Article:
Each year around 14 million cases of cancer spring up globally. It is estimated that radiation therapy heals 3.5 million people and provides palliative relief for another 3.5 million people. These approximations have been made based on the fact that radiation therapy has benefitted over 50 percent of all cancer patients.
What Is Radiation Therapy?
Radiation therapy employs the high-energy particles or waves, such as X-rays, gamma rays, electron beams, or protons to kill the cancer cells. The radiation is delivered by the linear accelerators which customize the high-energy x-rays or protons to adhere to the tumor’s shape and eliminate cancer cells but being mindful of the surrounding normal tissue. The radiation might be delivered from outside the body or a radioactive material placed inside the body near the cancer cells. This is called internal radiation therapy or brachytherapy.
The systematic radiation therapy makes use of radioactive substances that travel in the blood killing the cancer cells. One such element is the radioactive iodine.
Almost all the cancer patients use radiation during their treatment period. These radiations deploy oncology equipment to operate the patients.
How Does Radiation Therapy Kill Cancer Cells?
The rays from the linear accelerator destroy the DNA of the cells. Either it destroys the DNA itself or creates charged particles within the cells to do the damaging. The ruined DNA is unable to repair itself or divide. The linear accelerator uses electricity forming a stream of fast moving particles.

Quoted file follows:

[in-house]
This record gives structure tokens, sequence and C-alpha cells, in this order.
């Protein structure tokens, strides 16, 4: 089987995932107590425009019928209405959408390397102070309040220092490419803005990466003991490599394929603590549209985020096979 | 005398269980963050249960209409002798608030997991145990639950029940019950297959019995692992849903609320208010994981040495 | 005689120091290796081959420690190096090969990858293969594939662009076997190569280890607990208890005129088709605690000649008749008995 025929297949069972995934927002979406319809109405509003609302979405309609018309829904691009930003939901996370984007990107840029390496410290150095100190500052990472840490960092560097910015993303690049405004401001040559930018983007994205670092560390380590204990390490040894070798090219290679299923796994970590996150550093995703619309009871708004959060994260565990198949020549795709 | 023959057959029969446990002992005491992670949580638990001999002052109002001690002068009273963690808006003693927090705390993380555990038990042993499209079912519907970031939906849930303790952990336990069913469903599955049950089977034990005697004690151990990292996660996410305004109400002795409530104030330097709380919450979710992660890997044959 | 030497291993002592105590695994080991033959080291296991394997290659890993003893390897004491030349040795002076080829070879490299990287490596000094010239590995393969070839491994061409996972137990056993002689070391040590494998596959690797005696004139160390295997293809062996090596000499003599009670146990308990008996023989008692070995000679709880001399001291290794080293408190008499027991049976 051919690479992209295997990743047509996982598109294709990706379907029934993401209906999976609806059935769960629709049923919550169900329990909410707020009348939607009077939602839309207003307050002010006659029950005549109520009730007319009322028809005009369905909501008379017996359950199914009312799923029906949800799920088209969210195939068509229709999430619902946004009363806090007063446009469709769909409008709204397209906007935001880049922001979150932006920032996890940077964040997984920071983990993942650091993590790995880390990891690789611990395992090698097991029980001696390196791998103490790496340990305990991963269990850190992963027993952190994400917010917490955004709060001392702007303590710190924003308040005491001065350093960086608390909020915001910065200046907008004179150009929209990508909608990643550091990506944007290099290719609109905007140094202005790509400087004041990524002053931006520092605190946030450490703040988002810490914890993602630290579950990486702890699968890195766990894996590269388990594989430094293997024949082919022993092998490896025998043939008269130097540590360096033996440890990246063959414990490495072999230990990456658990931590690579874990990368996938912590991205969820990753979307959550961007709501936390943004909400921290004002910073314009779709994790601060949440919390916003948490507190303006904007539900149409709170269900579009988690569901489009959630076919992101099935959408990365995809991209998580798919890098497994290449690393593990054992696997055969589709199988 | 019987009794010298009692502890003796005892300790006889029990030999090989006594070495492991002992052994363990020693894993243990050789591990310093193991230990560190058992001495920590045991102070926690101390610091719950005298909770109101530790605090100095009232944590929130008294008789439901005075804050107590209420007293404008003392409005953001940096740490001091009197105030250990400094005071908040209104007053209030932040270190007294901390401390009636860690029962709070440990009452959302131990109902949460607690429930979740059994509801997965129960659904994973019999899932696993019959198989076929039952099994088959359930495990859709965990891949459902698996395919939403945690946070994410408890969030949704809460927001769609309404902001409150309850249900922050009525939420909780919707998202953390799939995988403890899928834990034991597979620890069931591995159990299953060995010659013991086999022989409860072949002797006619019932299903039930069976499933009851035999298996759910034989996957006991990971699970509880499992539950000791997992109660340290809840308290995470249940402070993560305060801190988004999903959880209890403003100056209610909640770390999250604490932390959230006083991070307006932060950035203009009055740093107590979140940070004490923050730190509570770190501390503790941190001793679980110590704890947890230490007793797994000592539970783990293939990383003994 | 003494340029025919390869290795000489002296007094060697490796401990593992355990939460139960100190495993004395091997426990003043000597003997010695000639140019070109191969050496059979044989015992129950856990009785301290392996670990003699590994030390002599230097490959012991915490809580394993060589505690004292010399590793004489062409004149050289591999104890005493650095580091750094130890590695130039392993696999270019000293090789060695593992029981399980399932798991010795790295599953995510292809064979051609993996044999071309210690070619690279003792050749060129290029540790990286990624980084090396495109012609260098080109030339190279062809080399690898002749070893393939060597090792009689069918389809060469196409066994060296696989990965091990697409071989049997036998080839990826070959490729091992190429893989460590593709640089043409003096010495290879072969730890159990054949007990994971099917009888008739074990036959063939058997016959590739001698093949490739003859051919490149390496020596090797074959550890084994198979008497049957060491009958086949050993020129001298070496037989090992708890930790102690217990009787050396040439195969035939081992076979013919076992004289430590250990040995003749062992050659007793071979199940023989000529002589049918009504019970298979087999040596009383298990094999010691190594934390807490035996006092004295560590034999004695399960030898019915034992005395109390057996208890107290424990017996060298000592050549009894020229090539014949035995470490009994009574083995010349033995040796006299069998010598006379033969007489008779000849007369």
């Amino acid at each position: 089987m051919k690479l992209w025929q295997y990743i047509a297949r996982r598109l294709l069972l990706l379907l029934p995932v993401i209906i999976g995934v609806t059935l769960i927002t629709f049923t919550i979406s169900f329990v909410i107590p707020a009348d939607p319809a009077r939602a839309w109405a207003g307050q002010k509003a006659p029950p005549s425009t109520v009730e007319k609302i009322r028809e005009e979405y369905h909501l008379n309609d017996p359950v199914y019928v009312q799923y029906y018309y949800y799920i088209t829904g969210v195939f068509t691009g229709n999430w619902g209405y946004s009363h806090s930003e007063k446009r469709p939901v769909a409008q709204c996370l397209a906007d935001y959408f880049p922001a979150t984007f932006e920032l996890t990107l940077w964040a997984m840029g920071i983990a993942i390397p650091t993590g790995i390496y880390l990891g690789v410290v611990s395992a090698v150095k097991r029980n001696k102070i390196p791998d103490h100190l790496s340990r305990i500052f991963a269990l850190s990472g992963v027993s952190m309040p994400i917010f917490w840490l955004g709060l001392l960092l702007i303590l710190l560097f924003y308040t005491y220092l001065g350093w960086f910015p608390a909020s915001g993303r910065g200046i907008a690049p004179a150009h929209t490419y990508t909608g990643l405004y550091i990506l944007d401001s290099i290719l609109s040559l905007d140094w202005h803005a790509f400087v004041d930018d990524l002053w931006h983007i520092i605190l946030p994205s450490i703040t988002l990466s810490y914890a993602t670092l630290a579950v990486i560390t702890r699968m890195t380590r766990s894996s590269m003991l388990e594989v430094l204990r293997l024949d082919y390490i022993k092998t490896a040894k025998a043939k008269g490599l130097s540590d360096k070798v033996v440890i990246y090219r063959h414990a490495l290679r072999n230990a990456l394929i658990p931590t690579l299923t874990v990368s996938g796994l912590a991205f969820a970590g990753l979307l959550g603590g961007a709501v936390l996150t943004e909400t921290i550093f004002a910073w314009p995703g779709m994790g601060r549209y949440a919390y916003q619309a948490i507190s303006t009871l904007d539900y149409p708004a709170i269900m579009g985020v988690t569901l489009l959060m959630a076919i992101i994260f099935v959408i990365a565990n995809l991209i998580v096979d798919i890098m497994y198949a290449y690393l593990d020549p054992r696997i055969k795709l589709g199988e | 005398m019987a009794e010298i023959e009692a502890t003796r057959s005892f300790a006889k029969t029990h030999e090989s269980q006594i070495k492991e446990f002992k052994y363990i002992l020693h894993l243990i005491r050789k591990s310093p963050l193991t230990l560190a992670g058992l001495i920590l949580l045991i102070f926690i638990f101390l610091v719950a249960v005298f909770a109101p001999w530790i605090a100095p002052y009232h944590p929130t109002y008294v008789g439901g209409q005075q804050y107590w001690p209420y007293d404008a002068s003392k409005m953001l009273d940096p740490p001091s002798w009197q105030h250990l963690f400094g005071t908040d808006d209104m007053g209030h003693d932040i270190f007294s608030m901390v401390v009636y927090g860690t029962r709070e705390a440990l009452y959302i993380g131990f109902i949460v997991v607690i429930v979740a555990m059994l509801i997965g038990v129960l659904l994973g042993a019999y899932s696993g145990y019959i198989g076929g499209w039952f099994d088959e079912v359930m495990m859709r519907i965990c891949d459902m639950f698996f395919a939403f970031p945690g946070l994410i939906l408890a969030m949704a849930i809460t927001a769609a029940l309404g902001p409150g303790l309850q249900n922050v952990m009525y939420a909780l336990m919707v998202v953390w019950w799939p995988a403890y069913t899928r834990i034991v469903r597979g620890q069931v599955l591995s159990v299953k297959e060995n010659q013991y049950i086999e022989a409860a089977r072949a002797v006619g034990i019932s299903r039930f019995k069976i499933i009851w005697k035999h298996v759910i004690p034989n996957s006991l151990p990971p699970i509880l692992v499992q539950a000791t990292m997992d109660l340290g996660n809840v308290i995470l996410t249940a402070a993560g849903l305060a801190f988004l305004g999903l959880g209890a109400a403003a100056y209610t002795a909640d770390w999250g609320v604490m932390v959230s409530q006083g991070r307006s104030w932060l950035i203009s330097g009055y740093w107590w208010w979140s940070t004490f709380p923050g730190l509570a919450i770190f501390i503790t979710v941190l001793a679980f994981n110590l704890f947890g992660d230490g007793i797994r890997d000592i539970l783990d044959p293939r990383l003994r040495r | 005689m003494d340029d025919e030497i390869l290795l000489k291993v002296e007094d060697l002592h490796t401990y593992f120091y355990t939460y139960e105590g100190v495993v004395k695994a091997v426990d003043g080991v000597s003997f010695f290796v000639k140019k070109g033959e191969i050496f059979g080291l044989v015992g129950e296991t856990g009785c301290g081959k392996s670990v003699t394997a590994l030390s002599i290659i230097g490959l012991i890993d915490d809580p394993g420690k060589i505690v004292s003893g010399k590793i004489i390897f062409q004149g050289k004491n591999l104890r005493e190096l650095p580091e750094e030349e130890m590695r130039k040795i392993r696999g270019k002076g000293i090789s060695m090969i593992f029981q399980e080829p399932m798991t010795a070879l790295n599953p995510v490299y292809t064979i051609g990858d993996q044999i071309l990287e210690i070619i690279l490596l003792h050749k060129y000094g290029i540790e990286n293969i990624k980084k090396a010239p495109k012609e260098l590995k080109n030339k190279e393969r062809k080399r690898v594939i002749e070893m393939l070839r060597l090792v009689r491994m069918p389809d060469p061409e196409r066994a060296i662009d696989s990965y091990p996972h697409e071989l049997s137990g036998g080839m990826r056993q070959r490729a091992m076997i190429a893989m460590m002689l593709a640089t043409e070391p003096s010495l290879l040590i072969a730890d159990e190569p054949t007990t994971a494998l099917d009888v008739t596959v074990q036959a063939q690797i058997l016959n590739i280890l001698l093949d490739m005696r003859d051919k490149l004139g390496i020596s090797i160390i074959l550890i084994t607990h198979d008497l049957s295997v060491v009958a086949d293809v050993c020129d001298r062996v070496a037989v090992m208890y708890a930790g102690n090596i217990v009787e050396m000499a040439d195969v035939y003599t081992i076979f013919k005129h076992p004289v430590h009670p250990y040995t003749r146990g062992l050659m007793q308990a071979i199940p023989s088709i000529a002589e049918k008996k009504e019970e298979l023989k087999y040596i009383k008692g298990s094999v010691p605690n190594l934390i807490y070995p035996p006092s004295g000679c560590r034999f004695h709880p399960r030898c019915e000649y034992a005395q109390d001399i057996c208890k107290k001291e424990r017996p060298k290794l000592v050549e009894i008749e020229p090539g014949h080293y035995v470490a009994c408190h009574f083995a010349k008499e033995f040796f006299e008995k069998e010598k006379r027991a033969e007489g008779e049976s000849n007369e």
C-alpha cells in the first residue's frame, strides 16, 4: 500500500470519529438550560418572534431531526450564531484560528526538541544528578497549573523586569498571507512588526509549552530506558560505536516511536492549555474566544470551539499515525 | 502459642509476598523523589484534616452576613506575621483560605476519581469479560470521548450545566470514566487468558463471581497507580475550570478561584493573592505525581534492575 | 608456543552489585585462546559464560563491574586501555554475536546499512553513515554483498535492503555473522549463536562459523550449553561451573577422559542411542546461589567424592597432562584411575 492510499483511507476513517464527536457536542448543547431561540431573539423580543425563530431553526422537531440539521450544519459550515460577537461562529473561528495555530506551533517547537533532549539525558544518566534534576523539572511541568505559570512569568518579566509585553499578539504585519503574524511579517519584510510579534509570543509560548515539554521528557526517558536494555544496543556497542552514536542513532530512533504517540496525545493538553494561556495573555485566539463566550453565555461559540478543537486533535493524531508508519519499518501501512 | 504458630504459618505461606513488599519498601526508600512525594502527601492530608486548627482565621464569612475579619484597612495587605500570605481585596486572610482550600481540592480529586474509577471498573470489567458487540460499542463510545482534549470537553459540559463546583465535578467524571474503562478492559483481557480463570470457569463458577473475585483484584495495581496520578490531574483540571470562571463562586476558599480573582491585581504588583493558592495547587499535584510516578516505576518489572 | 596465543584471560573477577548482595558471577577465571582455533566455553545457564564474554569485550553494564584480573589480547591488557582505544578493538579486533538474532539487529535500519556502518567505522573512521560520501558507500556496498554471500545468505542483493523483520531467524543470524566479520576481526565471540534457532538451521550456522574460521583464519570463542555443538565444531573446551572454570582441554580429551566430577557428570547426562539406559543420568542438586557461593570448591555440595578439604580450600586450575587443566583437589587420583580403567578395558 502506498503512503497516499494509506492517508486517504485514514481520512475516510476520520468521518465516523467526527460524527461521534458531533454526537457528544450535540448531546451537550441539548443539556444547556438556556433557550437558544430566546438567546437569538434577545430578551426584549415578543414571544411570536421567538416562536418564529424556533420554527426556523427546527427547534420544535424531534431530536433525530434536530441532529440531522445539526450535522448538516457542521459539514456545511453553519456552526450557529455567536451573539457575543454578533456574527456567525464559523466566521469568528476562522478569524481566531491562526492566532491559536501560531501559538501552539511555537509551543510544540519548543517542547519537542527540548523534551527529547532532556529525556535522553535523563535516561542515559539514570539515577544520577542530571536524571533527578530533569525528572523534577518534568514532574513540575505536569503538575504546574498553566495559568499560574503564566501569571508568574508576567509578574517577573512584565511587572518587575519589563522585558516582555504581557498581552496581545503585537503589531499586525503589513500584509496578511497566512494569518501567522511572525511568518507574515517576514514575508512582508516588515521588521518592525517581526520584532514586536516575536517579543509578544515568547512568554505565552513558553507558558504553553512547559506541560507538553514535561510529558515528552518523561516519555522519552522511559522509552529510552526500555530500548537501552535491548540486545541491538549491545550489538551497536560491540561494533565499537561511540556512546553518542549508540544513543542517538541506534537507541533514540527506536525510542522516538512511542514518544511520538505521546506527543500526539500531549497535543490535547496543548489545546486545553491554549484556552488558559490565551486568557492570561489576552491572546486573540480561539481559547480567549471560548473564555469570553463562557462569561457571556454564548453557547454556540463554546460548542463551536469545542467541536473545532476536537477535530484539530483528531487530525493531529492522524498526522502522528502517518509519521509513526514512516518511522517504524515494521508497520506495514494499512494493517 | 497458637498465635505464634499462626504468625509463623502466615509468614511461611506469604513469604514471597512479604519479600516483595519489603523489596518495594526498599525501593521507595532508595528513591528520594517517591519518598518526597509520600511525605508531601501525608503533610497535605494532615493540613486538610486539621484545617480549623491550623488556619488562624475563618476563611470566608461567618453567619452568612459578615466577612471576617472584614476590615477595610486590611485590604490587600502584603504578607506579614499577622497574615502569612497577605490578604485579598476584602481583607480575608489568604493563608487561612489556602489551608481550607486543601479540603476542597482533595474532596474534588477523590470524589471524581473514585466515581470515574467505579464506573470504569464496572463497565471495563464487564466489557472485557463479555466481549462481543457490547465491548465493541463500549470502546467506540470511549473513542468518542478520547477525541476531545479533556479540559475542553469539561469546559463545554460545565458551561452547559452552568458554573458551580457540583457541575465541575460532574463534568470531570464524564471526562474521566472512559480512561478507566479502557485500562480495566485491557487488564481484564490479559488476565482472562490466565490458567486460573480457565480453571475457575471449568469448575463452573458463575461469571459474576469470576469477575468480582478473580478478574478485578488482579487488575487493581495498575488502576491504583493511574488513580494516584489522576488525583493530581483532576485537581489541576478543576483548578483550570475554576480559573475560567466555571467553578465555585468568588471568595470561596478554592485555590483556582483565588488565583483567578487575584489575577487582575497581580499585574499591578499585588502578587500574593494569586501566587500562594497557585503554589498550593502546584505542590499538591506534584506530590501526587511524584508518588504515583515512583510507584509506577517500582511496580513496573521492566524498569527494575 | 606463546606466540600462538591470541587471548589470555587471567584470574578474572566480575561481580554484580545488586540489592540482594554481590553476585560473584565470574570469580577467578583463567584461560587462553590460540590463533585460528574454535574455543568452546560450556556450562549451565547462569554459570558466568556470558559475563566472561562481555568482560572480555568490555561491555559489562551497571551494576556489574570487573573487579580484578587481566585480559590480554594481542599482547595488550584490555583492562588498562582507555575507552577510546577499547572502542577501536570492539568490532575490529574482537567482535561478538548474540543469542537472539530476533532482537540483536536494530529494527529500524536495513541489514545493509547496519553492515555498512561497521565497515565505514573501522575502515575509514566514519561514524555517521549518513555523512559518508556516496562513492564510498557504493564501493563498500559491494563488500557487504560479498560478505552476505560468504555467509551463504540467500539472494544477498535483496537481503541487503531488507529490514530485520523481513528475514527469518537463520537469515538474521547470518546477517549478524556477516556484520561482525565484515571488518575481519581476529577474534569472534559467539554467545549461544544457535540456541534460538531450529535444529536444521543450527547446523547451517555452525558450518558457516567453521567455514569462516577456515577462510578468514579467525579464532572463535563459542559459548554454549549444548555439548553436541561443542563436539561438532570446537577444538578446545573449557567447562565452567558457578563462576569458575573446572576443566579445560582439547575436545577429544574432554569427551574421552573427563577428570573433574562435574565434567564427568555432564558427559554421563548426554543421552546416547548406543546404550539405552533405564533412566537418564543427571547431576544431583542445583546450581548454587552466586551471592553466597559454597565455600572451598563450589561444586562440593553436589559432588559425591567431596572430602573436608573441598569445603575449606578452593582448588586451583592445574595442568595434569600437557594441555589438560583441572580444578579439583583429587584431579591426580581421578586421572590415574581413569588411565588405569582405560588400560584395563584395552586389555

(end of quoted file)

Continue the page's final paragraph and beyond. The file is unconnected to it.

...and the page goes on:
The linear accelerator or LINAC is cures cancers of all types. Patients lie on an adjustable and movable couch. With the help of spatially calibrated lasers and X-ray imaging panels the beam in maneuvered. The couch too can be adjusted with sub-millimeter accuracy.
The several other oncology equipment employed are:
- 3-Dimensional Conformal Radiation Therapy (3D-CRT)
Many sophisticated machines and software target the affected region by this method.
- Intensity-Modulated Radiation Therapy
Several tiny radiation beam-shaping devices, called collimators, deliver a single dose of radiation. These devices might be stationary or move in order to control the intensity. IMRT is planned in reverse, which means the oncologist picks the radiation dose to different areas of the tumor and surrounding tissue. After this, a high-powered computer program calculates the required number of beams for the treatment.
- Image-Guided Radiation Therapy
Iterative image scans are performed which are then processed by computers to identify the size and location of the tumor. The treatment and dosage is then done accordingly. This method increases the accuracy of the treatment.
These are just a few of the many forms of the oncology equipment the doctor’s use. The doctors though have to be careful about the dosage, one dose of the total dosage given. That is twice a day. Doctors have to be careful since
- The damage to the normal tissues should be minimized.
- To ensure that the likelihood of the radiation hitting the DNA of the cancer cell are on the point where damage would be maximum.
Patients receive radiation before, during or after the surgery. After the treatment the patients receive a follow-up by their oncologist to monitor their health.
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